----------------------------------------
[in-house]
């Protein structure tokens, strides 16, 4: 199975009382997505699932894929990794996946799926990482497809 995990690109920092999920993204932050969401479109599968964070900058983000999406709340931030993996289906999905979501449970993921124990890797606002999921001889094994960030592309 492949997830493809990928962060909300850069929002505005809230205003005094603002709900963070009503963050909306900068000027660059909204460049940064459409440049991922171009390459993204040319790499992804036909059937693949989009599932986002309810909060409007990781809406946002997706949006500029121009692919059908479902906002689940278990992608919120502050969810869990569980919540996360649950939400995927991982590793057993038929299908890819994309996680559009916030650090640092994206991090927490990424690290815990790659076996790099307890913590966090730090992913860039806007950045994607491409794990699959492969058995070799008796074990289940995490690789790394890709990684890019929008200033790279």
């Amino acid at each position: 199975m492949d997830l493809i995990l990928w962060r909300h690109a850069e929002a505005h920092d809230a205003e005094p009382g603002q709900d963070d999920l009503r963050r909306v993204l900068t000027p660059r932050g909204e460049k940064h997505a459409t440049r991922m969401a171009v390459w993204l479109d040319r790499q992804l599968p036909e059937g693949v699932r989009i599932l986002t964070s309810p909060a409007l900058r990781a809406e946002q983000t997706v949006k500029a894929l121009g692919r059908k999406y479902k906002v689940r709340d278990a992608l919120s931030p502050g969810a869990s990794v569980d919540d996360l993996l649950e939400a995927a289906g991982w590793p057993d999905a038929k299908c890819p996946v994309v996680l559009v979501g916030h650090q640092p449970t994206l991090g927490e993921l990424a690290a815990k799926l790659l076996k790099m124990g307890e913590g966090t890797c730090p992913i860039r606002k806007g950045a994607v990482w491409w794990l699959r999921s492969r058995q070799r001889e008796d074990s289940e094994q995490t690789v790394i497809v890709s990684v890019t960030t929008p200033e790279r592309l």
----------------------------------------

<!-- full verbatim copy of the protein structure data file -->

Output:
[in-house]
């Protein structure tokens, strides 16, 4: 199975009382997505699932894929990794996946799926990482497809 995990690109920092999920993204932050969401479109599968964070900058983000999406709340931030993996289906999905979501449970993921124990890797606002999921001889094994960030592309 492949997830493809990928962060909300850069929002505005809230205003005094603002709900963070009503963050909306900068000027660059909204460049940064459409440049991922171009390459993204040319790499992804036909059937693949989009599932986002309810909060409007990781809406946002997706949006500029121009692919059908479902906002689940278990992608919120502050969810869990569980919540996360649950939400995927991982590793057993038929299908890819994309996680559009916030650090640092994206991090927490990424690290815990790659076996790099307890913590966090730090992913860039806007950045994607491409794990699959492969058995070799008796074990289940995490690789790394890709990684890019929008200033790279």
């Amino acid at each position: 199975m492949d997830l493809i995990l990928w962060r909300h690109a850069e929002a505005h920092d809230a205003e005094p009382g603002q709900d963070d999920l009503r963050r909306v993204l900068t000027p660059r932050g909204e460049k940064h997505a459409t440049r991922m969401a171009v390459w993204l479109d040319r790499q992804l599968p036909e059937g693949v699932r989009i599932l986002t964070s309810p909060a409007l900058r990781a809406e946002q983000t997706v949006k500029a894929l121009g692919r059908k999406y479902k906002v689940r709340d278990a992608l919120s931030p502050g969810a869990s990794v569980d919540d996360l993996l649950e939400a995927a289906g991982w590793p057993d999905a038929k299908c890819p996946v994309v996680l559009v979501g916030h650090q640092p449970t994206l991090g927490e993921l990424a690290a815990k799926l790659l076996k790099m124990g307890e913590g966090t890797c730090p992913i860039r606002k806007g950045a994607v990482w491409w794990l699959r999921s492969r058995q070799r001889e008796d074990s289940e094994q995490t690789v790394i497809v890709s990684v890019t960030t929008p200033e790279r592309l």